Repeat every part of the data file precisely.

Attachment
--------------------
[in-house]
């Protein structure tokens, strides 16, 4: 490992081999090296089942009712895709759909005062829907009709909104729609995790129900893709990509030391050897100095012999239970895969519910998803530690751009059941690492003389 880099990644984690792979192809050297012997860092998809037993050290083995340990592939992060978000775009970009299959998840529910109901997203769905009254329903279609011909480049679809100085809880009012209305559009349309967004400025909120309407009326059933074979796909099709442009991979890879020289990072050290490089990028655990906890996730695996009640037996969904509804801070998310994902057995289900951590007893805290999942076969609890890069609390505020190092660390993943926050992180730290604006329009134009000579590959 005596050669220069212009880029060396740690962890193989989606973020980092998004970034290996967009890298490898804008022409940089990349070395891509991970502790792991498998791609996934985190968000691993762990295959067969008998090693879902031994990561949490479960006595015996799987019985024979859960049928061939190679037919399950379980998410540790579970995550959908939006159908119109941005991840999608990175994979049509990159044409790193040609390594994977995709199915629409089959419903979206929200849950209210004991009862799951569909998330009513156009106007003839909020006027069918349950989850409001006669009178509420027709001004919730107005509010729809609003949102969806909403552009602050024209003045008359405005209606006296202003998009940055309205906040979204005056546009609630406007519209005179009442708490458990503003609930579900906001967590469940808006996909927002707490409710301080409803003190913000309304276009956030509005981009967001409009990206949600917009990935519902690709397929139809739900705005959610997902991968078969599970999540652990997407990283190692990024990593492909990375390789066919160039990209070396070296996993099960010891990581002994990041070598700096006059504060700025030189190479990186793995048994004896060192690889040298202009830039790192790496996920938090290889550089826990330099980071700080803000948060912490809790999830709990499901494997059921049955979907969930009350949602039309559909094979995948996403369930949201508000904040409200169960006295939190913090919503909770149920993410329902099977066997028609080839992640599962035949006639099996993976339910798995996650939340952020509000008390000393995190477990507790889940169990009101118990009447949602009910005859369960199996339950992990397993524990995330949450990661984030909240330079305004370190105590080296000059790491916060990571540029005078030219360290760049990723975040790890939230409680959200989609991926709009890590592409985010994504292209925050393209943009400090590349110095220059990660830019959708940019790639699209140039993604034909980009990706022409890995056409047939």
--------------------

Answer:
[in-house]
């Protein structure tokens, strides 16, 4: 490992081999090296089942009712895709759909005062829907009709909104729609995790129900893709990509030391050897100095012999239970895969519910998803530690751009059941690492003389 880099990644984690792979192809050297012997860092998809037993050290083995340990592939992060978000775009970009299959998840529910109901997203769905009254329903279609011909480049679809100085809880009012209305559009349309967004400025909120309407009326059933074979796909099709442009991979890879020289990072050290490089990028655990906890996730695996009640037996969904509804801070998310994902057995289900951590007893805290999942076969609890890069609390505020190092660390993943926050992180730290604006329009134009000579590959 005596050669220069212009880029060396740690962890193989989606973020980092998004970034290996967009890298490898804008022409940089990349070395891509991970502790792991498998791609996934985190968000691993762990295959067969008998090693879902031994990561949490479960006595015996799987019985024979859960049928061939190679037919399950379980998410540790579970995550959908939006159908119109941005991840999608990175994979049509990159044409790193040609390594994977995709199915629409089959419903979206929200849950209210004991009862799951569909998330009513156009106007003839909020006027069918349950989850409001006669009178509420027709001004919730107005509010729809609003949102969806909403552009602050024209003045008359405005209606006296202003998009940055309205906040979204005056546009609630406007519209005179009442708490458990503003609930579900906001967590469940808006996909927002707490409710301080409803003190913000309304276009956030509005981009967001409009990206949600917009990935519902690709397929139809739900705005959610997902991968078969599970999540652990997407990283190692990024990593492909990375390789066919160039990209070396070296996993099960010891990581002994990041070598700096006059504060700025030189190479990186793995048994004896060192690889040298202009830039790192790496996920938090290889550089826990330099980071700080803000948060912490809790999830709990499901494997059921049955979907969930009350949602039309559909094979995948996403369930949201508000904040409200169960006295939190913090919503909770149920993410329902099977066997028609080839992640599962035949006639099996993976339910798995996650939340952020509000008390000393995190477990507790889940169990009101118990009447949602009910005859369960199996339950992990397993524990995330949450990661984030909240330079305004370190105590080296000059790491916060990571540029005078030219360290760049990723975040790890939230409680959200989609991926709009890590592409985010994504292209925050393209943009400090590349110095220059990660830019959708940019790639699209140039993604034909980009990706022409890995056409047939």